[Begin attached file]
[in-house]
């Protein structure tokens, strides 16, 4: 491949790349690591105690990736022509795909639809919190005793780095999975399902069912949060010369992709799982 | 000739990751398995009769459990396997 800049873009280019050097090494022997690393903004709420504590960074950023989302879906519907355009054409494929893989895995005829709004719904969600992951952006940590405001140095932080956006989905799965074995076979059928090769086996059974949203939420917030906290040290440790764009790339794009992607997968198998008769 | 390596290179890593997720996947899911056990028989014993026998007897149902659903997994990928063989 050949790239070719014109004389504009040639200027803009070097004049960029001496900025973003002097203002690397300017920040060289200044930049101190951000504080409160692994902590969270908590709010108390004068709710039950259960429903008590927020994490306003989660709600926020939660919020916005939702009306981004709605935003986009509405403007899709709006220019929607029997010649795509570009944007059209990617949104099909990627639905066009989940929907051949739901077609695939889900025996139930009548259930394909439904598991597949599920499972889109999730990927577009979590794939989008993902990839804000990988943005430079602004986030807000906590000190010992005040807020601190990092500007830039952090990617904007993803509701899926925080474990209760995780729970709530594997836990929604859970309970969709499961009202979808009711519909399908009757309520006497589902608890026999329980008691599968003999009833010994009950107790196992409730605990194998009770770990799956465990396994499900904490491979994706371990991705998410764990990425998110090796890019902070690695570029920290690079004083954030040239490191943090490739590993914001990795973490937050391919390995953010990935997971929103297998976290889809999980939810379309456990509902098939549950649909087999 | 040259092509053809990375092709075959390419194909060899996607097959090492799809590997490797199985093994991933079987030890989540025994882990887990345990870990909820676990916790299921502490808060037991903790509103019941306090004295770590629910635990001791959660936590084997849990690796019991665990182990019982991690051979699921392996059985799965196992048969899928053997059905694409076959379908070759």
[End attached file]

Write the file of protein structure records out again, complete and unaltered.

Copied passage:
[in-house]
């Protein structure tokens, strides 16, 4: 491949790349690591105690990736022509795909639809919190005793780095999975399902069912949060010369992709799982 | 000739990751398995009769459990396997 800049873009280019050097090494022997690393903004709420504590960074950023989302879906519907355009054409494929893989895995005829709004719904969600992951952006940590405001140095932080956006989905799965074995076979059928090769086996059974949203939420917030906290040290440790764009790339794009992607997968198998008769 | 390596290179890593997720996947899911056990028989014993026998007897149902659903997994990928063989 050949790239070719014109004389504009040639200027803009070097004049960029001496900025973003002097203002690397300017920040060289200044930049101190951000504080409160692994902590969270908590709010108390004068709710039950259960429903008590927020994490306003989660709600926020939660919020916005939702009306981004709605935003986009509405403007899709709006220019929607029997010649795509570009944007059209990617949104099909990627639905066009989940929907051949739901077609695939889900025996139930009548259930394909439904598991597949599920499972889109999730990927577009979590794939989008993902990839804000990988943005430079602004986030807000906590000190010992005040807020601190990092500007830039952090990617904007993803509701899926925080474990209760995780729970709530594997836990929604859970309970969709499961009202979808009711519909399908009757309520006497589902608890026999329980008691599968003999009833010994009950107790196992409730605990194998009770770990799956465990396994499900904490491979994706371990991705998410764990990425998110090796890019902070690695570029920290690079004083954030040239490191943090490739590993914001990795973490937050391919390995953010990935997971929103297998976290889809999980939810379309456990509902098939549950649909087999 | 040259092509053809990375092709075959390419194909060899996607097959090492799809590997490797199985093994991933079987030890989540025994882990887990345990870990909820676990916790299921502490808060037991903790509103019941306090004295770590629910635990001791959660936590084997849990690796019991665990182990019982991690051979699921392996059985799965196992048969899928053997059905694409076959379908070759």